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Central Asian migrants squeezed by Russia's virus lockdown

Tajikistan is the poorest country to emerge from the Soviet collapse, and money sent home by migrants -- mostly from Russia -- normally makes up 30 percent of GDP
Tajikistan is the poorest country to emerge from the Soviet collapse, and money sent home by migrants -- mostly from Russia -- normally makes up 30 percent of GDP Nozim KALANDAROV AFP
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Dushanbe (Tajikistan) (AFP)

At an odd jobs market in the capital of Tajikistan, the crowds of desperate men hoping to land work are growing.

If Tajikistan's key economic partner, Russia, had not sealed its border in March to slow the spread of the coronavirus, many of the men would be seeking work there.

Instead they are trapped in the poorest country to emerge from the Soviet collapse, where money sent home by migrants -- mostly from Russia -- normally makes up 30 percent of gross domestic product.

For 30-year-old Djomi Sharipov, who was seeking "any type of work", Russia's anti-virus measures that have brought the economy to a grinding halt could not have come at a worse time.

Sharipov had just got clear of a four-year entry ban from Russia for a migration violation and had secured work at a pasta factory outside Moscow.

"Events conspired against me, against all of us," Sharipov told AFP at one of several job markets in Dushanbe.

"If before there were 15 or 20 people standing in this line, now it is 80 or 100."

- Sleeping in airports -

Russia's measures against the coronavirus, which has ripped through the country in recent weeks, have left hundreds of thousands of migrants unemployed, yet trapped inside the country.

The most desperate took to sleeping in airports early in the crisis as flights were cancelled, hoping for a reversal of fortunes.

Migration centres in Moscow and Saint Petersburg have descended into chaos as crowds of migrants engulfed them wanting to renew work and residence permits.

In response, Russian President Vladimir Putin signed a decree in April exempting millions of guest workers from labour permit payments until mid-June.

That eased the bureaucratic strain on stranded migrants, but has done little to cushion the devastating economic impact of the lockdown, now more than a month old.

Elvira Kurbanova, a 57-year-old from Kyrgyzstan, said she had no desire to return home to Central Asia's most remittance-dependent economy, where she earned less than $200 a month as a bookkeeper.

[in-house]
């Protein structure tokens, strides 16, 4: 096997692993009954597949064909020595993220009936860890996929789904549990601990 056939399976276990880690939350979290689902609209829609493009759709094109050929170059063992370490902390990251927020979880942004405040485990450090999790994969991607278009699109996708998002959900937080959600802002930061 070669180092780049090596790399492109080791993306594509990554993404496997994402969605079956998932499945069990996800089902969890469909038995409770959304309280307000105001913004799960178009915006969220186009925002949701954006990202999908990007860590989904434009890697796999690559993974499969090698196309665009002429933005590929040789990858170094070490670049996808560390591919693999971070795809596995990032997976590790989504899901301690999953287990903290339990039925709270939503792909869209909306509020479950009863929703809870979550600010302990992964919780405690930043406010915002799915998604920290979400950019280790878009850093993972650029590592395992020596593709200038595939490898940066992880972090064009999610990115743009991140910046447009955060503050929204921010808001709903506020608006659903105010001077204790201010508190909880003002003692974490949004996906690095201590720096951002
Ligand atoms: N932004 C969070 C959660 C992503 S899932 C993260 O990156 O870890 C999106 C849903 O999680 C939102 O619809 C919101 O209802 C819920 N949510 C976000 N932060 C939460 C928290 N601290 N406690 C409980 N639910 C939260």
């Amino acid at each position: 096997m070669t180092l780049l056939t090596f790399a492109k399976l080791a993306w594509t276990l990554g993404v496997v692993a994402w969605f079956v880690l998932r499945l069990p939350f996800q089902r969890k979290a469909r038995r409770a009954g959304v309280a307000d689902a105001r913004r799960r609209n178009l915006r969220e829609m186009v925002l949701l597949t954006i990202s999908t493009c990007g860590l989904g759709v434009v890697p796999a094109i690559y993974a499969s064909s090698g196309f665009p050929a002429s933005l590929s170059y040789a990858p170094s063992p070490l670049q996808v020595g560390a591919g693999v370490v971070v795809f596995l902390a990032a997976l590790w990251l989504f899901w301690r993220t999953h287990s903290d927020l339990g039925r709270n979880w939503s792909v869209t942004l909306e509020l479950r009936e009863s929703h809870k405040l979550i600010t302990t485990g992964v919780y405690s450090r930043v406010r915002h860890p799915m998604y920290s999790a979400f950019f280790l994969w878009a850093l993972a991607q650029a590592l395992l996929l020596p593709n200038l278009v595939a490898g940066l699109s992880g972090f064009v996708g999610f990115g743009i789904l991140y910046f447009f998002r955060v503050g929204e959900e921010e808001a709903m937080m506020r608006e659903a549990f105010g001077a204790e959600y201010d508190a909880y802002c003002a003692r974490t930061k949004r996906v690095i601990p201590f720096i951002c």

She just wants the Asian restaurant in Moscow where she and her son were hired last autumn to reopen so she can return to a life that was "falling into place", she told AFP by telephone.

Kurbanova and her son each earned $400 a month at the restaurant and sent around a third of that to help her parents supplement their "tiny pensions".

"But now our landlord wants 20,000 rubles ($265) for the rent. We still haven't received our salaries for February," she said.

- No salary, no food -

With coronavirus cases topping 130,000 and not expected to peak until mid-May, Putin has said Russia will not consider easing virus restrictions until later this month.

Uncertainty over the price of oil also hangs over the countries that live in the economic shadow of their former imperial master and key oil producer.

The Organisation for Economic Cooperation and Development said in an April report that any recession in Russia "will have an impact on the demand for labour, invariably affecting many households across Central Asia".

Mirali Davlatov, a 65-year-old pensioner queuing at a bank in Dushanbe, said the earnings that his two brothers, grandson and son-in-law make from construction in Russia feed his family of 20, including five small children.

But after losing work "they can't get a salary or buy food for themselves, which means they can't send us any money," Davlatov said.

Migrant workers in Russia who are still able to work during the lockdown will continue to do so, said Yan Matusevich, a researcher on migration, because they cannot afford to put their health first.

Central Asians make up a "significant proportion of essential workers" in Russia, with jobs in food processing, manufacturing and the service industry, which have avoided full quarantine, Matusevich said.

Delivery workers, taxi drivers and cashiers often suffer poor working conditions, "and are now particularly exposed to COVID-19", the researcher told AFP.

At the bank, Davlatov said he hoped to God that the pandemic would cease to "torment" not only his family but the whole world.

"Otherwise, there will be no normal life for anyone."

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